Monday, December 31, 2007
Romance & Cigarettes (USA, 2007, John Turturro)
There is a boldness in John Turturro's Romance & Cigarettes, as Turturro has produced a karaoke musical that stars non-singers (shades of Woody Allen’s Everyone Says I Love You) and has them spontaneously belting out a wide array of very familiar tunes in both expected and unexpected places. Choosing a Queens working class family for his story’s setting, Turturro should be given some credit for attempting to breathe some blue collar life into the largely middlebrow musical genre. While he doesn’t always have his feet rooted beneath him while in that world, Turturro does craft a film this is often delightfully rude and irreverent. Further, some of the set pieces are wonderfully bawdy and tasteless. However, while Romance & Cigarettes is clearly meant to be both parody and homage, the film has an overall tonal inconsistency and suffers from the occasional bout of tin-ear-itis, which ultimately derails this sometimes interesting attempt at reinvigorating the genre.
A skeletal summary of this threadbare story will suffice. James Gandolfini , the portentously named Nick Murder, is middle-aged married man obsessed with the red-tressed and foul-mouthed Tula (Kate Winslet). When his wife Kitty (Susan Sarandon) learns of this betrayal, after enlisting the support of her daughters and friends, she gives Nick the heave-ho. Nick then embarks on a journey to redeem himself in his wife’s and children’s eyes. Stop me if you’ve heard this before. I thought so. Anyways…
Given the familiarity of the plot, it is not terribly surprising that the film has no real narrative drive, as the tale of a marriage gone wrong is given nowhere to go, at least until the story takes a rather predictable melodramatic twist, while the film’s inconsequential subplots do little to illuminate the film’s themes, and are ultimately simply frittered away. As for the actors, some casting is to type—Gandolfini in particular seems right at home in the role of philandering behemoth—while others are walking the tightrope without a net, sometimes to good result (Winslet is a blast), other times to disastrous effect (Walken is completely out of control here, while Mary-Louise Parker is criminally neglected in the supporting cast.)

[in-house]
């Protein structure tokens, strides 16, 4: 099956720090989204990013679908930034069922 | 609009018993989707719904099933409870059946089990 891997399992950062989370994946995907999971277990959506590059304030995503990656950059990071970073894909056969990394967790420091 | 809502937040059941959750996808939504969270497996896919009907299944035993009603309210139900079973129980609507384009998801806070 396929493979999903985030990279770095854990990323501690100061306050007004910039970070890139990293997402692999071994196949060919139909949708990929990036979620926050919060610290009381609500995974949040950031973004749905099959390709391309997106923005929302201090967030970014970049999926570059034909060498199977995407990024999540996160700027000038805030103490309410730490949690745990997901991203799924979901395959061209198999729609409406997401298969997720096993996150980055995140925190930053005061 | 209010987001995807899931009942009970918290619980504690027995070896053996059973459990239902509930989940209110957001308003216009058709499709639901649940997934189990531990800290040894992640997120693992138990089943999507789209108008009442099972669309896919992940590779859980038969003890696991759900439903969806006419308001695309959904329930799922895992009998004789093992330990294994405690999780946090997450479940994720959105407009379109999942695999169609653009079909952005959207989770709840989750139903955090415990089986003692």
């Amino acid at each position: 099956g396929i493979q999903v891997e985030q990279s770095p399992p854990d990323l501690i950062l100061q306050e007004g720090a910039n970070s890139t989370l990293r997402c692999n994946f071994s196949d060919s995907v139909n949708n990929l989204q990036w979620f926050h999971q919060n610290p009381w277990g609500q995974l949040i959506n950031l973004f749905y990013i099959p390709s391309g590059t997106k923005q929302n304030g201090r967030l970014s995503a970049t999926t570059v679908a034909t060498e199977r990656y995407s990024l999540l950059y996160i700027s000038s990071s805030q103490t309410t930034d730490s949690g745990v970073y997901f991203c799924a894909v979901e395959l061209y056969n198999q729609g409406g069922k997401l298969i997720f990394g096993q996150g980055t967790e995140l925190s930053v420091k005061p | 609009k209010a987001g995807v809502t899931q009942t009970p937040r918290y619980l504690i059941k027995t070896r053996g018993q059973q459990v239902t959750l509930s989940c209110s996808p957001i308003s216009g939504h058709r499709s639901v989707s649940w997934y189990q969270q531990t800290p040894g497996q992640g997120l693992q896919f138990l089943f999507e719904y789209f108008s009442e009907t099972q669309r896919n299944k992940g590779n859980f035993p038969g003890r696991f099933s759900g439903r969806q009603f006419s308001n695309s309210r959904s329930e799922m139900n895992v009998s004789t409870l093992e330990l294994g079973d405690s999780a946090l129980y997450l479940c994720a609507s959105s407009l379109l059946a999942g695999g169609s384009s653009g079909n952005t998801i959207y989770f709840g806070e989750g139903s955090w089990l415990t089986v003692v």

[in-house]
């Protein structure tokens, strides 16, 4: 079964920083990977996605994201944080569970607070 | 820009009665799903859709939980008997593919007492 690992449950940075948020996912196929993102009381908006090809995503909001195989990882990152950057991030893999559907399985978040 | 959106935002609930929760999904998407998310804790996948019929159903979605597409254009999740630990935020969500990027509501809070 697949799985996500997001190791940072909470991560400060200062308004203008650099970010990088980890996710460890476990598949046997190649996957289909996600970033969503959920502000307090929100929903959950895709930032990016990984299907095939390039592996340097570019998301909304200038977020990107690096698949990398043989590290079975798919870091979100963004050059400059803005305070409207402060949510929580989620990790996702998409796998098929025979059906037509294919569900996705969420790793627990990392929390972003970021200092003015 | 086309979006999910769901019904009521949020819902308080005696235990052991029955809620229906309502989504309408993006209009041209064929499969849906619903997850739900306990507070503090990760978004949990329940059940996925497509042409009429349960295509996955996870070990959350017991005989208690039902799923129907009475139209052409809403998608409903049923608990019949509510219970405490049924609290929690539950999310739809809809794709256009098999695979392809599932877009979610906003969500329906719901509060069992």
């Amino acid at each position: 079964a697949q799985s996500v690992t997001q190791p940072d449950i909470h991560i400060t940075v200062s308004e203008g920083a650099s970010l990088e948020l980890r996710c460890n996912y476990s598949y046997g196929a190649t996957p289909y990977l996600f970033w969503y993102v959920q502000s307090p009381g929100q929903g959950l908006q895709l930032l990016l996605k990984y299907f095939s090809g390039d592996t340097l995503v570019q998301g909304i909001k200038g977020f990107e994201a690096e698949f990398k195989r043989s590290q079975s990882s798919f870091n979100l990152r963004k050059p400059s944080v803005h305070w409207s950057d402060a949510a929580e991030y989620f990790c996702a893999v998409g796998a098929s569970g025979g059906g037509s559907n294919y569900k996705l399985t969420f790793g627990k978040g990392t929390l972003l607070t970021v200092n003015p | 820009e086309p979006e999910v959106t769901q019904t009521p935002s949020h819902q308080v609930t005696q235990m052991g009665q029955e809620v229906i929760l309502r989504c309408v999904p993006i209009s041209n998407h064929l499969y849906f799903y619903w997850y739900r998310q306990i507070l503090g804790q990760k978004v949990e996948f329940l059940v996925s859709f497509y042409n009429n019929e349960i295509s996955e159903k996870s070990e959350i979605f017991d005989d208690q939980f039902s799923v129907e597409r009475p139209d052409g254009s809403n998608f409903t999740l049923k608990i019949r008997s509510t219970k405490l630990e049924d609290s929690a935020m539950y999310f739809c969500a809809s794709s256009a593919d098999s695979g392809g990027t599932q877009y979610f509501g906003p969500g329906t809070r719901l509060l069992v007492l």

Finally, as for the musical interludes themselves, in the tradition of musicals of old, the film lurches from one set piece to the next, with morsels of story and character development portioned out between. Given the narrative scarcity, the karaoke montages are put in the position of making or breaking Romance & Cigarettes, and one’s ability to enjoy the film resides almost completely upon how one responds to them as a whole. And ultimately, while there is a certain delightful novelty in watching as Bobby Cannavale and Aida Turturro tackle their musical numbers, the film is unable to sustain a consistent level of energy or cheekiness necessary to make us care about how the whole thing will turn out. Lastly, while trying to get a grip on this film--is it a comedy? A musical? A family drama? A wacky satire? A heartfelt homage to musicals of the days gone by? A little of each?—one is left with little choice but to peg Turturro, like the proverbial jack of all trades, as being the master of none.